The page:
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Why this kernel produces incoherent stores

__global__ void reverseArrayBlock(int *d_out, int *d_in)
    int inOffset  = blockDim.x * blockIdx.x;
    int outOffset = blockDim.x * (gridDim.x - 1 - blockIdx.x);
    int in  = inOffset + threadIdx.x;
    int out = outOffset + (blockDim.x - 1 - threadIdx.x);
    d_out[out] = d_in[in];

and this one doesn't

__global__ void reverseArrayBlock(int *d_out, int *d_in)
    extern __shared__ int s_data[];

    int inOffset  = blockDim.x * blockIdx.x;
    int in  = inOffset + threadIdx.x;

    // Load one element per thread from device memory and store it 
    // *in reversed order* into temporary shared memory
    s_data[blockDim.x - 1 - threadIdx.x] = d_in[in];

    // Block until all threads in the block have written their data to shared mem

    // write the data from shared memory in forward order, 
    // but to the reversed block offset as before

    int outOffset = blockDim.x * (gridDim.x - 1 - blockIdx.x);

    int out = outOffset + threadIdx.x;
    d_out[out] = s_data[threadIdx.x];

I'm aware that second one is using shared memory. But when I look at indicies of d_out they seem to be the same in both kernel. Would you help me to understand this?

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up vote 3 down vote accepted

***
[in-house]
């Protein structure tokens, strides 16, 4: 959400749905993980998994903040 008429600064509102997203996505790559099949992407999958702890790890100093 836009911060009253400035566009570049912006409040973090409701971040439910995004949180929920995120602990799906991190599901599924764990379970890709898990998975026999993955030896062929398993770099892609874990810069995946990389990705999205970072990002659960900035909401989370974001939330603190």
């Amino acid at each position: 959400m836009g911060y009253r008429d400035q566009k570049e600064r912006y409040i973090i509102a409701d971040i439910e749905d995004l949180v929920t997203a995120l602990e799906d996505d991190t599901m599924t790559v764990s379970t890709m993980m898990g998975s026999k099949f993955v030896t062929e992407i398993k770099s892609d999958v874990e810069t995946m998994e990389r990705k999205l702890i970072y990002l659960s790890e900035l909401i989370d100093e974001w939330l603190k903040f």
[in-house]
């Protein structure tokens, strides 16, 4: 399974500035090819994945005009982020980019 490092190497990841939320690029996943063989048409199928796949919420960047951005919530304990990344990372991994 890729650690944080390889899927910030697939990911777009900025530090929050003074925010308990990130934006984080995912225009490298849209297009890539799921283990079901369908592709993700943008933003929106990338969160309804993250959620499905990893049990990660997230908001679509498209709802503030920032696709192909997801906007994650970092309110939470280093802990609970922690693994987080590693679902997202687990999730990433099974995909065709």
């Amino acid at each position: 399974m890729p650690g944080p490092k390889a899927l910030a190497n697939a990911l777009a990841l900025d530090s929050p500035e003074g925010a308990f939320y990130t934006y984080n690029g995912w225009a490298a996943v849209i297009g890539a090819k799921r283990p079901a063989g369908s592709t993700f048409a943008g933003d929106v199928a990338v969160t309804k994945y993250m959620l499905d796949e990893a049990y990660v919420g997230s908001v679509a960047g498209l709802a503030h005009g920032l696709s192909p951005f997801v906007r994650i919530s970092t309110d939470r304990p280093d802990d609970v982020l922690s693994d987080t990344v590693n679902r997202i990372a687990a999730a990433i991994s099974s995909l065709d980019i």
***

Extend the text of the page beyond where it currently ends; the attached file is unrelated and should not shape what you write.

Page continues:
Coalescing requires that the addresses follow a "base + tid" pattern within a warp, where tid is short for the thread index. In other words, as tid increases, so does the address. Your comment calls this "forward order". In the first kernel, addresses are generated such that as tid increases, the address decreases, i.e. the accesses are in "backward order".

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Thanks for making it clear. – WannabeCoder Jun 2 '11 at 21:26
Note that the example code should only produce incoherent stores on Compute Capability 1.1 and early devices. Starting with 1.2 devices, this access pattern is fully coalesced/coherent. – harrism Jun 6 '11 at 9:19

Before we start off you will need to understand writes to shared memory are much cheaper than writes to global memory.

With that in mind, let us say we are inverting an array 1->32

method one does this: while writing thread 1 reads from location x, thread 2 reads from (x + 1), thread 3 reads from location (x + 2) ... thread 32 reads from location (x + 31).

You could read this entire chunk of memory in 2 (if aligned) or 3 (if non aligned) reads, because the operations are done in chunks of halfwarps (16 threads).

While writing thread 1 writes to location (y + 31), thread 2 writes to (y + 30), thread 3 writes to location (y + 29) ... thread 32 writes to location (y).

Although they are writing to a contiguous chunk of memory, they are in reverse order. Unless you are using some of the latest hardware (And even with it I am doubtful), it will take 32 writes to perform the operation.

As for the second case, you are doing the 32 reverse writes to shared memory and 32 reverse reads from shared memory which is not as costly.

Now as you have already read the data in the reverse order, you can write to global memory in the correct order.

thread 1 writing to location y, thread 2 writing to location y+1 and so on.

The bottom line, you are saving time taken to perform 32 (metod 1) - 3 (method 2) = 29 writes to global memory.

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